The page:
Trademark Protection in Maldives

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Trademark Protection in Maldives

Maldives is one of the very few countries to sway the hearts of many by sheltering a compendium of unique resources and picturesque handicrafts. Though the country is home to rare talents such as its intricate embroidery and coir making, and other traditional and creative works, the extent of protection that it grants for intellectual property is not very formalized. At present, there are no specific laws governing trademarks, copyrights, patents and geographical locations in the country though steps are being taken to bolster the protection granted.

Unlike most countries, the process to protect trademarks in Maldives does not include the same rigmarole of filing, examination and advertisement but is merely on the basis of the publication of a Trademark Cautionary Notice. The Notice has to be published in a local newspaper in English and in the vernacular which is Dhivehi. Since it is just a notice and does not have restrictions on the number of classes, or content, the proprietor is permitted to publish more than one mark belonging to the same proprietor in one trademark cautionary notice. A trademark cautionary notice in general, contains the following elements:

  1. Name, address, status and nationality of the proprietor
  2. The category of the mark
  3. The class the mark falls under Specification of goods and services under the mark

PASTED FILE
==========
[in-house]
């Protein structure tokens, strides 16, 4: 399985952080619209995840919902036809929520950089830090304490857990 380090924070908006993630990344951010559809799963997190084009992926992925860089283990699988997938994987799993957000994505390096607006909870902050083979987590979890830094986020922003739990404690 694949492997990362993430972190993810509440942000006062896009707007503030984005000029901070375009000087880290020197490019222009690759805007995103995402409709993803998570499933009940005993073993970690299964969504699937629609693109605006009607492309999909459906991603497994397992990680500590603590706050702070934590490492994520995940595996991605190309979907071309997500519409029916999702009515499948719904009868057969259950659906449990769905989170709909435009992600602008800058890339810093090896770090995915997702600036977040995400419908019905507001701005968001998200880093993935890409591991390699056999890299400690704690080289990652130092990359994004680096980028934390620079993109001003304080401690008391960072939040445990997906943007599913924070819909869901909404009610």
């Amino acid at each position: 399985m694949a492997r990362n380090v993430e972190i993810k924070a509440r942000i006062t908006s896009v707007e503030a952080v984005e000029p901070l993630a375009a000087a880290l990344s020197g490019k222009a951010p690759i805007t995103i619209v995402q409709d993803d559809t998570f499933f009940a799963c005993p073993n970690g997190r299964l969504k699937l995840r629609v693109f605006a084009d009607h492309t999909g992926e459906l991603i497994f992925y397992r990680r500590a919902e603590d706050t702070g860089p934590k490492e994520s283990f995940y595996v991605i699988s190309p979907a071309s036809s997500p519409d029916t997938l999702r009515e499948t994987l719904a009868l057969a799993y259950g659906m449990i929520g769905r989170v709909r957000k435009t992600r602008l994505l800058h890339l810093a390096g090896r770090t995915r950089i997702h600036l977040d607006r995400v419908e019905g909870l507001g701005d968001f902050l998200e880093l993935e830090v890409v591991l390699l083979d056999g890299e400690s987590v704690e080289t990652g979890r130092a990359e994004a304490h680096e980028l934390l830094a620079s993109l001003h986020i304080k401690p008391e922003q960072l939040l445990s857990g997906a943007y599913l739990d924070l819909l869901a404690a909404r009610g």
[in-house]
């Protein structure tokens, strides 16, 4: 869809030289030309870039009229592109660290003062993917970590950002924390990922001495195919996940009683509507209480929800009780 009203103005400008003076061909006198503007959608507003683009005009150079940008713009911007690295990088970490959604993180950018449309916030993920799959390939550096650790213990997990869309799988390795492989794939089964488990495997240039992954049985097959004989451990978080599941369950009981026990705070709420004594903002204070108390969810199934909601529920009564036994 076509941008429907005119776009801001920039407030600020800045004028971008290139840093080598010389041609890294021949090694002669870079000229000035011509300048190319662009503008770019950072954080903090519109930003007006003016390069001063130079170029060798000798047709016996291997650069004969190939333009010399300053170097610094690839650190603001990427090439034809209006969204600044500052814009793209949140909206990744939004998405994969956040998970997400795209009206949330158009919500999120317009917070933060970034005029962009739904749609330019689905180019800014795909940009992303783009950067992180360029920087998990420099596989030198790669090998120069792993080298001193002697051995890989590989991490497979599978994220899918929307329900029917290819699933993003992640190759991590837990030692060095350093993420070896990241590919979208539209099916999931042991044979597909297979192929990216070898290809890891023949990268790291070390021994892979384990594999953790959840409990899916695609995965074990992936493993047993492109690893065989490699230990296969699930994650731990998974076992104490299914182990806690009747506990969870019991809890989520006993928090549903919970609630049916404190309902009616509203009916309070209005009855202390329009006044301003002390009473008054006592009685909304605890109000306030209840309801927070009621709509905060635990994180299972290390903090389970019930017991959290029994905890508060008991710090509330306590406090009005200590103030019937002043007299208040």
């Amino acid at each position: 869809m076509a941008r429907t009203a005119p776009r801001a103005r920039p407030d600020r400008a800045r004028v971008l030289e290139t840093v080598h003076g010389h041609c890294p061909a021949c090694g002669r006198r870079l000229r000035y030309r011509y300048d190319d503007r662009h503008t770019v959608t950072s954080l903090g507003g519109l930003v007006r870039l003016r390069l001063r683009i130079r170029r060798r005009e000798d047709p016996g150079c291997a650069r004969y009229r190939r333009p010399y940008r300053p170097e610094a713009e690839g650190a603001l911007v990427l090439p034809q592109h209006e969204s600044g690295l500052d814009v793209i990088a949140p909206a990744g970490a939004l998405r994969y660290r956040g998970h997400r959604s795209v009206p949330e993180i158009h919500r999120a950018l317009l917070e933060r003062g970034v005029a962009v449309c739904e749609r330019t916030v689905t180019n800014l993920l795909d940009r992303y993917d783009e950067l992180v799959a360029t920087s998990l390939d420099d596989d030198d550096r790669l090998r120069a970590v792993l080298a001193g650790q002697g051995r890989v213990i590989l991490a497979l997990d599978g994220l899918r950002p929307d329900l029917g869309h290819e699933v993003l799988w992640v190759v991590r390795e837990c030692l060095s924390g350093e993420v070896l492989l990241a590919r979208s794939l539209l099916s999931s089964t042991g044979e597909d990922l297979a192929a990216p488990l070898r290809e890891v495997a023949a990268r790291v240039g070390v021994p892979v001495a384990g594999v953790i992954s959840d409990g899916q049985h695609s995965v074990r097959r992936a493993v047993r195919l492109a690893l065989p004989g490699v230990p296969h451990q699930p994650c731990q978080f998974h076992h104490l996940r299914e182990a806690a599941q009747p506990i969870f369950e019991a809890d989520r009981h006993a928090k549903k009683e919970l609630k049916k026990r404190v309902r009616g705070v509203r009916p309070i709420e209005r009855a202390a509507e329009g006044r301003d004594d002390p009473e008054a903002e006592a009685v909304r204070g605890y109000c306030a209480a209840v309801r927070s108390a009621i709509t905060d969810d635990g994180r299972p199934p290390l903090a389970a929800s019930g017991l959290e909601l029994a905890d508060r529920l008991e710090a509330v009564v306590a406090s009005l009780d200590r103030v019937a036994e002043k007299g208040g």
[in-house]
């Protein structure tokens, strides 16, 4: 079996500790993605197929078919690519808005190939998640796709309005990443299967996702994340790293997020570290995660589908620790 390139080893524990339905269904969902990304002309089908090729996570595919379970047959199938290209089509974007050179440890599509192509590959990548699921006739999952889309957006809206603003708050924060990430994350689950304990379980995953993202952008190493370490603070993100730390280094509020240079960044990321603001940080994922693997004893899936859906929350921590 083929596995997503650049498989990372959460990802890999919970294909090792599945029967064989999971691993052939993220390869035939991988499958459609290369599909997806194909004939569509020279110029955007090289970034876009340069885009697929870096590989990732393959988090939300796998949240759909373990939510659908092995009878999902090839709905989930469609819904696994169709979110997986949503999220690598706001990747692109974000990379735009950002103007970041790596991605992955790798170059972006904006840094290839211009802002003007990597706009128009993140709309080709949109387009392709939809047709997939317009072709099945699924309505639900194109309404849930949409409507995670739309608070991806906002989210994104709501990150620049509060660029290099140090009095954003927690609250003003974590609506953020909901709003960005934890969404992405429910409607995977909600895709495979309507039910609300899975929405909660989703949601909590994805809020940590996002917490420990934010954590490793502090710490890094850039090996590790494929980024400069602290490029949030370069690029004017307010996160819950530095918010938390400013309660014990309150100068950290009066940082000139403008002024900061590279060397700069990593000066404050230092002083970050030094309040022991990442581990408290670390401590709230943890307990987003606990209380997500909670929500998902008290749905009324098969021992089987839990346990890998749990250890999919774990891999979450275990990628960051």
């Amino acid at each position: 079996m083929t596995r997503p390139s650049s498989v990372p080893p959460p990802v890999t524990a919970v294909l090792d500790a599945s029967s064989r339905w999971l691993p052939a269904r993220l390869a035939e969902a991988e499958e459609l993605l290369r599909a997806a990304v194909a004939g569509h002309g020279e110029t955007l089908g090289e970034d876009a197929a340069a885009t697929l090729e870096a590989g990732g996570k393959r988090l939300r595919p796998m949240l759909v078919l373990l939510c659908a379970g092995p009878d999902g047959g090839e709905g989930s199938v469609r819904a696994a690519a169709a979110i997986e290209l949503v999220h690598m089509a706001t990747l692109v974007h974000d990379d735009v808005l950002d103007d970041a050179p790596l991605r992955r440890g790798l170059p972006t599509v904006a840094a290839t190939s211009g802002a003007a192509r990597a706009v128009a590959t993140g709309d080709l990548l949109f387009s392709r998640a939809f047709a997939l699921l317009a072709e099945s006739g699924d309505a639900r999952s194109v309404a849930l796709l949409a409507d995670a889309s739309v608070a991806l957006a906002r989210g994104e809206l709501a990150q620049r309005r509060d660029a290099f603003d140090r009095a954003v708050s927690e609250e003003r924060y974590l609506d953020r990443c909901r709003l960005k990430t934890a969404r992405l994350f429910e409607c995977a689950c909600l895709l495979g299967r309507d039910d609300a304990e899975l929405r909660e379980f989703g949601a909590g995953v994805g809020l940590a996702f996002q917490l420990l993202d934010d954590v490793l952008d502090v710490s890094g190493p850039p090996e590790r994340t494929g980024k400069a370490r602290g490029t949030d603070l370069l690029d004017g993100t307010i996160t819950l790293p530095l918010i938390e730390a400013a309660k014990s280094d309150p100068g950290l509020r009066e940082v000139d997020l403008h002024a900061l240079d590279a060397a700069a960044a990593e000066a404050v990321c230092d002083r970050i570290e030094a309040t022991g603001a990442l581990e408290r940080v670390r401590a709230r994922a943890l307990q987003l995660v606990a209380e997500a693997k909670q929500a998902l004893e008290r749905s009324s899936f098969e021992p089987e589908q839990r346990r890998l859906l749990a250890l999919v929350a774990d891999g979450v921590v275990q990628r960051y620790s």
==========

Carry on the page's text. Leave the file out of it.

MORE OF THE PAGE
Once the notice has been published, the proprietor can re-publish the notice at a frequency they chose, given that there is no fixed registration or renewal period. In general companies re-publish their cautionary notices every 3 to 5 years.

If a prior user or rights holder comes across the cautionary notice, the onus lies on them to contest the claim of trademark rights of the published proprietor.

In addition to the publication of the cautionary notice, Maldives does recognize the common-law remedy of passing off which can be an effective tool in stopping infringers.

In an effort to improve the condition of intellectual property protection in Maldives, the country is a part of few of the most eminent organizations and Intellectual Property-oriented conventions in the world. It is a member of the World Trade Organization (WTO) and a signatory to the Agreement on Trade-related Aspects of Intellectual Property Rights (TRIPS) since May 1995. Additionally, it is a member of the World Intellectual Property Organization (WIPO) treaties and WIPO Convention since May 2004.

While steps are being taken to formalize the registration and prosecution to align with global systems, the cautionary notice for the moment forms the most vital step in the process of protection of trademarks in the Maldives.

This article has been authored by Anjana Mohan a law student based out of Pune, India. She is pursuing law at Symbiosis Law School, Pune and is currently interning with us here at Selvam & Selvam.

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